Physical Aspects of Infrared Thermography

  • J. Steketee


Thermography in the widest sense of the term can be defined as the recording of temperature. In a similar way the well known rotating drum which records the air-temperature can be thought of as a thermograph. Indeed, such an instrument is often combined with a barograph and/or a hygrograph. However, nowadays the term thermography is mostly used in a narrower sense for a method of forming an image (the thermogram) of the temperature distribution over the surface of a body1 and this is achieved by using the radiation emitted from the surface of the body. Some authors call this tele-thermography to distinguish the method from contact thermography in which the thermal sensor is in direct contact with the body (eg liquid crystal thermography).2 In (tele-) thermography we may distinguish:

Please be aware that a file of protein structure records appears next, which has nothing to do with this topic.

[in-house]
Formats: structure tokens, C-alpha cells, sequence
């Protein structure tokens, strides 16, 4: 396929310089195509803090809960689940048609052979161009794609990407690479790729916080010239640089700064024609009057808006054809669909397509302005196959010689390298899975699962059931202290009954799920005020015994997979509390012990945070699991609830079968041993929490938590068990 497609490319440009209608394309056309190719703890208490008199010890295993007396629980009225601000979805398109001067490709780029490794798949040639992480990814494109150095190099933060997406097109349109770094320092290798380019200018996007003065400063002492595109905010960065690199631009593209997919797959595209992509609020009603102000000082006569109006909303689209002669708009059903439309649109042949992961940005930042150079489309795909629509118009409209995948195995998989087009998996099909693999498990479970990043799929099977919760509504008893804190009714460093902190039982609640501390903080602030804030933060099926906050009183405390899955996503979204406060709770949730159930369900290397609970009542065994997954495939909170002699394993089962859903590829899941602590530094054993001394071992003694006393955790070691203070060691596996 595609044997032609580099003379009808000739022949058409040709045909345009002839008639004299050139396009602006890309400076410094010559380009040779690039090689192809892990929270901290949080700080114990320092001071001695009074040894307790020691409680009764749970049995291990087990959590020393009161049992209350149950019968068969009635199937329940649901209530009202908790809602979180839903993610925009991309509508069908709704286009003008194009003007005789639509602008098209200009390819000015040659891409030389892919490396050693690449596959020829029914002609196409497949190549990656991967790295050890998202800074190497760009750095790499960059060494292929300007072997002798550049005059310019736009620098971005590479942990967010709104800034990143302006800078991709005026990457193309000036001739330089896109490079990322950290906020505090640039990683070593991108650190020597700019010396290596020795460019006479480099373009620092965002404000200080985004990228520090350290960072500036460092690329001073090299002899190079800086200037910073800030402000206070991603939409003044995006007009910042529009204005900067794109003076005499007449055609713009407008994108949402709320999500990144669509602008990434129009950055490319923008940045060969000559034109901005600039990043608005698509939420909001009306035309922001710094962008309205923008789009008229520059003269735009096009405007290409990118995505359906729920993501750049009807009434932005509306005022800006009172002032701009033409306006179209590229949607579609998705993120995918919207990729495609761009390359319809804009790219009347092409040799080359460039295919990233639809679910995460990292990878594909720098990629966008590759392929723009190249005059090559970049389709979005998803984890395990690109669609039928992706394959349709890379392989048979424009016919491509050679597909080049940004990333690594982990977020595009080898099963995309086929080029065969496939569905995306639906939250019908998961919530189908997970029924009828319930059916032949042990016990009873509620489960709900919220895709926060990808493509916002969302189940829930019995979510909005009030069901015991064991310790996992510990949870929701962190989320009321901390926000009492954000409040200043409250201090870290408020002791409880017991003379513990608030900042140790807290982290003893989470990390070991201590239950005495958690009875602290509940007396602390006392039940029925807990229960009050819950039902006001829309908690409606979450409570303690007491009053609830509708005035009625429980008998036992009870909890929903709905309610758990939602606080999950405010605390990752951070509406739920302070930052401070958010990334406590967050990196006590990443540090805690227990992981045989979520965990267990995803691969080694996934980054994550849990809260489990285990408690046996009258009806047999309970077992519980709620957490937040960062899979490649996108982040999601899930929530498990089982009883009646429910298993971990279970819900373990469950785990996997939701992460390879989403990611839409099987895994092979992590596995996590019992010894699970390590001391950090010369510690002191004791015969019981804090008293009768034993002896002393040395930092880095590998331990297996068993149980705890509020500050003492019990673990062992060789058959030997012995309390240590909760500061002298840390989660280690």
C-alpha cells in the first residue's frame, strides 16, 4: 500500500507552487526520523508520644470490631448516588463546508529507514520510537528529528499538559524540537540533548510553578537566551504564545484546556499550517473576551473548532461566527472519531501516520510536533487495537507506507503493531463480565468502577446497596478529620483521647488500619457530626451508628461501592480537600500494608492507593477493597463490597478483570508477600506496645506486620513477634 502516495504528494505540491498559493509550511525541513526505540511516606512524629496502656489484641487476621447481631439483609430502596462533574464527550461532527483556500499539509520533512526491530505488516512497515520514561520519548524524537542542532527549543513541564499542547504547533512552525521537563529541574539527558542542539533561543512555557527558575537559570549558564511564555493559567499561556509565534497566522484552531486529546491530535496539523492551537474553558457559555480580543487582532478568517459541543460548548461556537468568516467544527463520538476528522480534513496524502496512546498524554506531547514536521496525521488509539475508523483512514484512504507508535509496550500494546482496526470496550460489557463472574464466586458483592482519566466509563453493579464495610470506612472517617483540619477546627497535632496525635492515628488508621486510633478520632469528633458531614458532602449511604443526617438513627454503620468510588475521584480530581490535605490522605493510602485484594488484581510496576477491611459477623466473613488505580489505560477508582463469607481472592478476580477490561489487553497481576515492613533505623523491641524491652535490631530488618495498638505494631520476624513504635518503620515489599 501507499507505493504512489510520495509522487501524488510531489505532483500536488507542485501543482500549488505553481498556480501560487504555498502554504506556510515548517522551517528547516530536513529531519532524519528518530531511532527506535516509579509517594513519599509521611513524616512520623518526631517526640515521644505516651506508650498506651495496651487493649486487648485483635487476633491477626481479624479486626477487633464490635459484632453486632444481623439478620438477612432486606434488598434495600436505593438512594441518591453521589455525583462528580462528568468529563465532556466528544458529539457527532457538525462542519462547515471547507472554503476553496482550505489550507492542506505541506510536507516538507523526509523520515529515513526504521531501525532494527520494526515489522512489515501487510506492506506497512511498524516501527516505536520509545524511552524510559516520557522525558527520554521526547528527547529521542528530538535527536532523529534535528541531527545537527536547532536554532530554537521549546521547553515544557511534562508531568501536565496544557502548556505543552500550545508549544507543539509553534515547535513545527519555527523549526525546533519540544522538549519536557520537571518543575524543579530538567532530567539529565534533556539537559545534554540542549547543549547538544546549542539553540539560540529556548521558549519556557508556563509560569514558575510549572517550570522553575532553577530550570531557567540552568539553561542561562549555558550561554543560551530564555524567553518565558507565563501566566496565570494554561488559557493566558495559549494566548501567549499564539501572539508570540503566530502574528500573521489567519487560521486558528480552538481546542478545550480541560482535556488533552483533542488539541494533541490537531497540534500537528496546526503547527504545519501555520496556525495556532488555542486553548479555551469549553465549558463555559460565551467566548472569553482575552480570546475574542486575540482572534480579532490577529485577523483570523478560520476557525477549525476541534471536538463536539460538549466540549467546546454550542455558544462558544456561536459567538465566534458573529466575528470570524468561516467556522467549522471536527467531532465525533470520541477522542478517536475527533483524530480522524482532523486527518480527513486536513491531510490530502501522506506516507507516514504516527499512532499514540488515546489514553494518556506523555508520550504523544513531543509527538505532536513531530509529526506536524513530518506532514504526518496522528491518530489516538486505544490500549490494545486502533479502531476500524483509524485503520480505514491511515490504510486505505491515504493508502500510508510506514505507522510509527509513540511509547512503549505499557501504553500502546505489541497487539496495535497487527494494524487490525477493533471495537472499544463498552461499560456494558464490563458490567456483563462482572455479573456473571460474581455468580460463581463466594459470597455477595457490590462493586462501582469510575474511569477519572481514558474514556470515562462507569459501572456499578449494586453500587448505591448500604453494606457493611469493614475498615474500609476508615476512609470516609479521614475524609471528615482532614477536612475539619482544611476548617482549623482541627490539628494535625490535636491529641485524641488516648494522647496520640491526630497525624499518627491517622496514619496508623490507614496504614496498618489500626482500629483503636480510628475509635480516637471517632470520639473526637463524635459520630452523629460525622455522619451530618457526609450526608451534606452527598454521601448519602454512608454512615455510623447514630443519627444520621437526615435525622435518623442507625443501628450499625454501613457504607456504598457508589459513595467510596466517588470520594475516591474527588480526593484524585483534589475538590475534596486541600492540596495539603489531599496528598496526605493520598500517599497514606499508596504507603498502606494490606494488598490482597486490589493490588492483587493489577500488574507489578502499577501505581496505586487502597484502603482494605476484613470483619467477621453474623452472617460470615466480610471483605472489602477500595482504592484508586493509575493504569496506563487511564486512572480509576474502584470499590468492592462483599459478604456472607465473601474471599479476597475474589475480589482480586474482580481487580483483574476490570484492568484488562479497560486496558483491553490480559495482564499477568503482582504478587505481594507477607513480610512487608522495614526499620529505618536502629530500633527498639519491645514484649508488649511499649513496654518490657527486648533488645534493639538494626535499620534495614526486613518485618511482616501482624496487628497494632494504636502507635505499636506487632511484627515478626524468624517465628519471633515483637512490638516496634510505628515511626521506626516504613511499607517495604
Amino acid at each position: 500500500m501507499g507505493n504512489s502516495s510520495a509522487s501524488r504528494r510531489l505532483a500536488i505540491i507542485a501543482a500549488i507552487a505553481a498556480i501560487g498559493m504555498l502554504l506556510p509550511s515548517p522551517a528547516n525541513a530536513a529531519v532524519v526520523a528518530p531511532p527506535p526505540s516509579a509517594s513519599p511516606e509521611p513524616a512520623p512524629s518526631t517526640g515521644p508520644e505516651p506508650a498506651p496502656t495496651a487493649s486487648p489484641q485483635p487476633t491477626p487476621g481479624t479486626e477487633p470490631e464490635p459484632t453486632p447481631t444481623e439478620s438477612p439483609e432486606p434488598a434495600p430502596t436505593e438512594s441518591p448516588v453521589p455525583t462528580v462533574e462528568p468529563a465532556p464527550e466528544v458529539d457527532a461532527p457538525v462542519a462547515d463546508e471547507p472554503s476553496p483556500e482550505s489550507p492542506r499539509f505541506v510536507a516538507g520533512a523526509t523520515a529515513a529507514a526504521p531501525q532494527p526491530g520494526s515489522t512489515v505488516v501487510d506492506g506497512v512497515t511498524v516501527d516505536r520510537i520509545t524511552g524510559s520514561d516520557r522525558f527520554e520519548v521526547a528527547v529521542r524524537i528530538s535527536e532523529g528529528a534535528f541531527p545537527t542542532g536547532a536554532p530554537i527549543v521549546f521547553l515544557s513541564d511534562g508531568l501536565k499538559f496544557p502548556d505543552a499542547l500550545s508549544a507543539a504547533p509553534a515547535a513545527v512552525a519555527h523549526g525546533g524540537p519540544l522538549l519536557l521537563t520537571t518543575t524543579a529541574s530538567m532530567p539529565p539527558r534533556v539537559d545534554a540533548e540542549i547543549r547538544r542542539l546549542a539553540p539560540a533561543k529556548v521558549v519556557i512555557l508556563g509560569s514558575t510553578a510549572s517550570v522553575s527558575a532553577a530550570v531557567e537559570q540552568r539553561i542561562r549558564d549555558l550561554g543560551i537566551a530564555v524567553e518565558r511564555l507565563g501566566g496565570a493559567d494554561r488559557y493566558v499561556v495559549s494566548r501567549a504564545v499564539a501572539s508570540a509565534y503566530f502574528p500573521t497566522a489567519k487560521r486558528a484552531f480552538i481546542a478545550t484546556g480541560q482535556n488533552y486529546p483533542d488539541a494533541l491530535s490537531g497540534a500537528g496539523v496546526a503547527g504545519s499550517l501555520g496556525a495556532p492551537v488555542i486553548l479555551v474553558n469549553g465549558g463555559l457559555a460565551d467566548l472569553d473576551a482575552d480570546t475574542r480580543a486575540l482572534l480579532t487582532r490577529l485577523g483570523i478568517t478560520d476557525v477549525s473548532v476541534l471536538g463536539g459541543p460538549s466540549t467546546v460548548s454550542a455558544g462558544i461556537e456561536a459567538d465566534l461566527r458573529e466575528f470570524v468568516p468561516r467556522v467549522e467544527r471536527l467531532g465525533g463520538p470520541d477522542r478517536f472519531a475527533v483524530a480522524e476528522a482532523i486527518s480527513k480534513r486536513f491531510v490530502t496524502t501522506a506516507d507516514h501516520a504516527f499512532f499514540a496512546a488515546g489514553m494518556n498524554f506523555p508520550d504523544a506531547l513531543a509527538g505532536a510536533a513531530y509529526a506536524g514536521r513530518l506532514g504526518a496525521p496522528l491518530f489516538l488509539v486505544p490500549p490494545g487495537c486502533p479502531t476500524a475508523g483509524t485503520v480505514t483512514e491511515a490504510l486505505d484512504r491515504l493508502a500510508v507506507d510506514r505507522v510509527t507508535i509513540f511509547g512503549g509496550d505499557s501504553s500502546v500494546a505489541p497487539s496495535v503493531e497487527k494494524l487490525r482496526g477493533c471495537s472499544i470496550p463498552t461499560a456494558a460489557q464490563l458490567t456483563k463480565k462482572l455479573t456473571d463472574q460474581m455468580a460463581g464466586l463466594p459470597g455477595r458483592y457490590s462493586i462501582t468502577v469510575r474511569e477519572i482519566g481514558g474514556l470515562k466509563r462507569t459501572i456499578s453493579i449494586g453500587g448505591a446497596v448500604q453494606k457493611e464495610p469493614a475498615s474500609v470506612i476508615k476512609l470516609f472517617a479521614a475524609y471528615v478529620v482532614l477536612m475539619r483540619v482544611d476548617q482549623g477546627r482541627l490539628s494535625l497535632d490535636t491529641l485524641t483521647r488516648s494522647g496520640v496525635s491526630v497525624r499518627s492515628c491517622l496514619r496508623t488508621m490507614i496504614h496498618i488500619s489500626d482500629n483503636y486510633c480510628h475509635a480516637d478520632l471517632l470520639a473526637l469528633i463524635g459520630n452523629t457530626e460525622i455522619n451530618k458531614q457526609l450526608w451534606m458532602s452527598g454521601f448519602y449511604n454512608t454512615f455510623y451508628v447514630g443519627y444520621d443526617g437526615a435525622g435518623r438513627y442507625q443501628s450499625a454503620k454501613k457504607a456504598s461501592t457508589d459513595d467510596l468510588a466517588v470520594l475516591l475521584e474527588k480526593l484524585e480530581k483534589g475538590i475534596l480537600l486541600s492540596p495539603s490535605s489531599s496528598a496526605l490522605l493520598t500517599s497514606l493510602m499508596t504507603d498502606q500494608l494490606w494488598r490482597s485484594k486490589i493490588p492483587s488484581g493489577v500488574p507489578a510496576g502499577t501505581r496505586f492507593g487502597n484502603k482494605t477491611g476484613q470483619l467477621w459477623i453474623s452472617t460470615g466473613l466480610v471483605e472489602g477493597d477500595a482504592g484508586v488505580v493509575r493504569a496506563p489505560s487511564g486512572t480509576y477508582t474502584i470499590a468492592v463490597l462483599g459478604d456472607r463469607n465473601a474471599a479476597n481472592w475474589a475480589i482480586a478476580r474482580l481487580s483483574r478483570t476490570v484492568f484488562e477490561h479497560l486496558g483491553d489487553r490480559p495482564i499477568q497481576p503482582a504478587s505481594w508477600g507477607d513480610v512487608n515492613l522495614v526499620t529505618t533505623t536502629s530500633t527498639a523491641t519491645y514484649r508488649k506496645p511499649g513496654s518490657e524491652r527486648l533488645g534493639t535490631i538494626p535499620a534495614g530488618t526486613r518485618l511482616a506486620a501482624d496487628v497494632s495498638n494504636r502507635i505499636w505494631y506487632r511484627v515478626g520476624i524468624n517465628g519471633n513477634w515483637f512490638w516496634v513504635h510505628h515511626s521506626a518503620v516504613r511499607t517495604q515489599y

1. 1.

    Infrared thermography using the infrared radiation emitted by the surface of the body at wavelengths between 0.8 μm and 1 mm.

  2. 2.

    Microwave Thermography using the microwave energy emitted by the body at wavelengths between 1 mm and 1 m.3



Heat Transfer Coefficient Skin Temperature Modulation Transfer Function Spectral Emissivity Infrared Thermography 
These keywords were added by machine and not by the authors. This process is experimental and the keywords may be updated as the learning algorithm improves.


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Copyright information

© Plenum Press, New York 1984

Authors and Affiliations

  • J. Steketee
    • 1
  1. 1.Department of Biological and Medical PhysicsErasmus UniversityRotterdamThe Netherlands

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